This year, the passing of those days surfaced in the fracturing of musical acts that at one time upheld and represented the event’s central vibe. Beyond The Neville Brothers’ demise, the funkalicious Dr. John, riding a wave of contemporary success through recent his collaboration with The Black Keys, unveiled a brand new backing band received almost universally as incongruous. Meanwhile The Meters, core architects of New Orleans postmodern funk, made their presence known, but only in splintered appearances: in addition to The Meter Men, guitarist Leo Nocentelli offered a free outdoor concert midweek advertised as “The Meters Experience,” while bassist George Porter and super-drummer Zigaboo Modeliste joined forces with keyboard maestro David Torkanowski and trumpeter Nicholas Payton in a Jazz Tent booking wittily presented as “Fleur Debris,” a Nicholas Payton side-project that had all four musicians improvising on jazz-funk riffs with collaborators occasionally breaking out into mile-wide grins of pure joy. The bottom line, however, remained unchanged: both the Neville Brothers and The Meters, once the divinely inspired collaborators on the 1976 released The Wild Tchoupitoulas, a cornerstone of the late-20th-century New Orleans music and cultural revival, are now most likely gone forever as intact entities, gamely moving forward instead as disassembled versions of once-powerful cultural icons.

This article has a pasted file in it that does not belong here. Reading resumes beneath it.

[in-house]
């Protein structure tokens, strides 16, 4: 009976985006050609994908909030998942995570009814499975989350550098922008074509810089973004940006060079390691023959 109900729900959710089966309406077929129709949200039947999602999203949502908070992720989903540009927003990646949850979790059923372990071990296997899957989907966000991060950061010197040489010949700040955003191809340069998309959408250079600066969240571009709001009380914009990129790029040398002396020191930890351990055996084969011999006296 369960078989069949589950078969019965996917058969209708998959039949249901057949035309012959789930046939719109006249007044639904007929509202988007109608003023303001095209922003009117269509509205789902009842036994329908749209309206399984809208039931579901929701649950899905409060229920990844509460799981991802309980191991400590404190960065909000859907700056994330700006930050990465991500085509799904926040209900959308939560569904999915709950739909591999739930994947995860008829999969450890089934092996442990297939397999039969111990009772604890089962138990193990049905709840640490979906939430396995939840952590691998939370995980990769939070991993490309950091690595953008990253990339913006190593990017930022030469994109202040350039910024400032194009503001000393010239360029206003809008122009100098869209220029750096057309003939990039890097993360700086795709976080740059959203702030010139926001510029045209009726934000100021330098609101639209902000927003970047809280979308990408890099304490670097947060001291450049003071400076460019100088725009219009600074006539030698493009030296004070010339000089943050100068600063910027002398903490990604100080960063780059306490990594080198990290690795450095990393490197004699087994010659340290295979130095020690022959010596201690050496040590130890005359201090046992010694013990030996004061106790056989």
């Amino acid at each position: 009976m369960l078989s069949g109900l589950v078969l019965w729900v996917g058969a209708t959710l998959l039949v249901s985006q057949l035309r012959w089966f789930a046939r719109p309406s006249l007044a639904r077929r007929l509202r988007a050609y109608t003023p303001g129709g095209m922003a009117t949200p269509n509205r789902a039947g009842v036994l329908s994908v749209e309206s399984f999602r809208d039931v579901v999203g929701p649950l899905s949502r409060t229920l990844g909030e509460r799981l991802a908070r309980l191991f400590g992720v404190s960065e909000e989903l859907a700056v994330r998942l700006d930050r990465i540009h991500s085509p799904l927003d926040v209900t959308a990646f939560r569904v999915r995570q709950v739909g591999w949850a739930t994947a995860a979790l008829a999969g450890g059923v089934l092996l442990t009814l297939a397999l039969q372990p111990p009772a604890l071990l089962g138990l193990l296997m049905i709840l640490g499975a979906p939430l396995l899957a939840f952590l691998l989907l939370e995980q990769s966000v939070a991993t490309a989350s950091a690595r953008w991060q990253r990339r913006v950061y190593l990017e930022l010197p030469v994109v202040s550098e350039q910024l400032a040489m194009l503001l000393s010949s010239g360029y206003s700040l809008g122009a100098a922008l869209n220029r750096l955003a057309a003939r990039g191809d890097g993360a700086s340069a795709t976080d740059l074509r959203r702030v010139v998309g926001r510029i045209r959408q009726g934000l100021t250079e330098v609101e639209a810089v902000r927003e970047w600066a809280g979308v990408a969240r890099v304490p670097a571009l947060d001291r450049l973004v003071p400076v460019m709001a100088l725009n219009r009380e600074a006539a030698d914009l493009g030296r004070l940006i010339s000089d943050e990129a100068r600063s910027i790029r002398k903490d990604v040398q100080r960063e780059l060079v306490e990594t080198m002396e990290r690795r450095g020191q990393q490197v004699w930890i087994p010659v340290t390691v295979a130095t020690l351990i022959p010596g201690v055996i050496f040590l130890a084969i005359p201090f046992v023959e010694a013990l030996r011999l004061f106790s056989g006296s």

Ironically enough, it was the announcement this year of live-streaming coverage of the event’s second weekend offered by a pair of new-media players with high profiles, AXS TV (www.axs.tv) and TuneIn radio (http://tunein.com/), that seemed to mark the completion of one cycle — Jazz Fest as a wild and woolly tribal gathering — and the firm establishment of a new identity: Jazz Fest as a highly marketable cultural commodity now interconnected with a series of major corporate players who will continue to determine the event’s primary identity for decades to come. Another foretaste of the future arrived in New Orleans last fall as the privately held Newhouse publishing empire — today doing business as Advance Publications — announced a shift to digital platforms under Nola.com banner, which would require, Newhouse insisted, massive layoffs and a cut-back in production of the city’s widely read daily newspaper, The Times-Picayune, from seven to three days a week. By the time Jazz Fest rolled around, Nola.com was ready, dispatching anyone with any writing ability and cultural inclination to file up-to-date and wall-to-wall performance reviews, which ultimately came to number more than 100 and, given the event’s ongoing 60+ performances a day, in context represents only a partial accounting of more than 400 total performances, not to mention the potential for reviews of more than 70 food and beverage purveyors, or the dozens of craft and art booths vying for audience attention. It’s only a matter of time before celebrity bloggers and TV-host commentators become a part of the grand media mix, giving you the low-down on Ryan Seacrest’s favorite musical acts or Hota Kotb’s to-die-for favorite Jazz Fest food concoctions, as the once down-and-dirty New Orleans Jazz & Heritage Festival becomes a nearly ubiquitous, major corporate media event.